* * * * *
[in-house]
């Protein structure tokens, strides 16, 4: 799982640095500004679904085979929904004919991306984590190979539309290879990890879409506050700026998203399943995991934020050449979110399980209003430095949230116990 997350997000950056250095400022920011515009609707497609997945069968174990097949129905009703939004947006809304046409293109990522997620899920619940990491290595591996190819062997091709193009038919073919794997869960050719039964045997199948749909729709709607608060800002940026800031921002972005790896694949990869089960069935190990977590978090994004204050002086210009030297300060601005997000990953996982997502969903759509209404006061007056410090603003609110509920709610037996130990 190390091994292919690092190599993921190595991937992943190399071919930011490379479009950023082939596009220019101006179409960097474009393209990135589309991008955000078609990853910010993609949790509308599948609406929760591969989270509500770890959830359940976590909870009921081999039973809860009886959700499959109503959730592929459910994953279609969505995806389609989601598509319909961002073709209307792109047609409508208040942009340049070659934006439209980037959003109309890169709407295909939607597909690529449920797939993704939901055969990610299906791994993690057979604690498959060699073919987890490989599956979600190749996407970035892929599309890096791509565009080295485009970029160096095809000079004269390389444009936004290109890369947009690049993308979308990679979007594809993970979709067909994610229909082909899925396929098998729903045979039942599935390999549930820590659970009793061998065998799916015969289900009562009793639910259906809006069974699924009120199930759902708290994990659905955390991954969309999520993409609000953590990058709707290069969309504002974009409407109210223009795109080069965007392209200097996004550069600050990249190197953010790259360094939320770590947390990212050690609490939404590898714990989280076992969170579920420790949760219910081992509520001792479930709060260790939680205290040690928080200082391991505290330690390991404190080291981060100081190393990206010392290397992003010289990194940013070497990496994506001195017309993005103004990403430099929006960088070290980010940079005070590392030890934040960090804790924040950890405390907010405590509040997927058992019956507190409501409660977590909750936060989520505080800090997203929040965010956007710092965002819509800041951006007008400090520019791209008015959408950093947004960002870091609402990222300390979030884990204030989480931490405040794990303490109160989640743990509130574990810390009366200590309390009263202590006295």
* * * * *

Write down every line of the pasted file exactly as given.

[in-house]
């Protein structure tokens, strides 16, 4: 799982640095500004679904085979929904004919991306984590190979539309290879990890879409506050700026998203399943995991934020050449979110399980209003430095949230116990 997350997000950056250095400022920011515009609707497609997945069968174990097949129905009703939004947006809304046409293109990522997620899920619940990491290595591996190819062997091709193009038919073919794997869960050719039964045997199948749909729709709607608060800002940026800031921002972005790896694949990869089960069935190990977590978090994004204050002086210009030297300060601005997000990953996982997502969903759509209404006061007056410090603003609110509920709610037996130990 190390091994292919690092190599993921190595991937992943190399071919930011490379479009950023082939596009220019101006179409960097474009393209990135589309991008955000078609990853910010993609949790509308599948609406929760591969989270509500770890959830359940976590909870009921081999039973809860009886959700499959109503959730592929459910994953279609969505995806389609989601598509319909961002073709209307792109047609409508208040942009340049070659934006439209980037959003109309890169709407295909939607597909690529449920797939993704939901055969990610299906791994993690057979604690498959060699073919987890490989599956979600190749996407970035892929599309890096791509565009080295485009970029160096095809000079004269390389444009936004290109890369947009690049993308979308990679979007594809993970979709067909994610229909082909899925396929098998729903045979039942599935390999549930820590659970009793061998065998799916015969289900009562009793639910259906809006069974699924009120199930759902708290994990659905955390991954969309999520993409609000953590990058709707290069969309504002974009409407109210223009795109080069965007392209200097996004550069600050990249190197953010790259360094939320770590947390990212050690609490939404590898714990989280076992969170579920420790949760219910081992509520001792479930709060260790939680205290040690928080200082391991505290330690390991404190080291981060100081190393990206010392290397992003010289990194940013070497990496994506001195017309993005103004990403430099929006960088070290980010940079005070590392030890934040960090804790924040950890405390907010405590509040997927058992019956507190409501409660977590909750936060989520505080800090997203929040965010956007710092965002819509800041951006007008400090520019791209008015959408950093947004960002870091609402990222300390979030884990204030989480931490405040794990303490109160989640743990509130574990810390009366200590309390009263202590006295």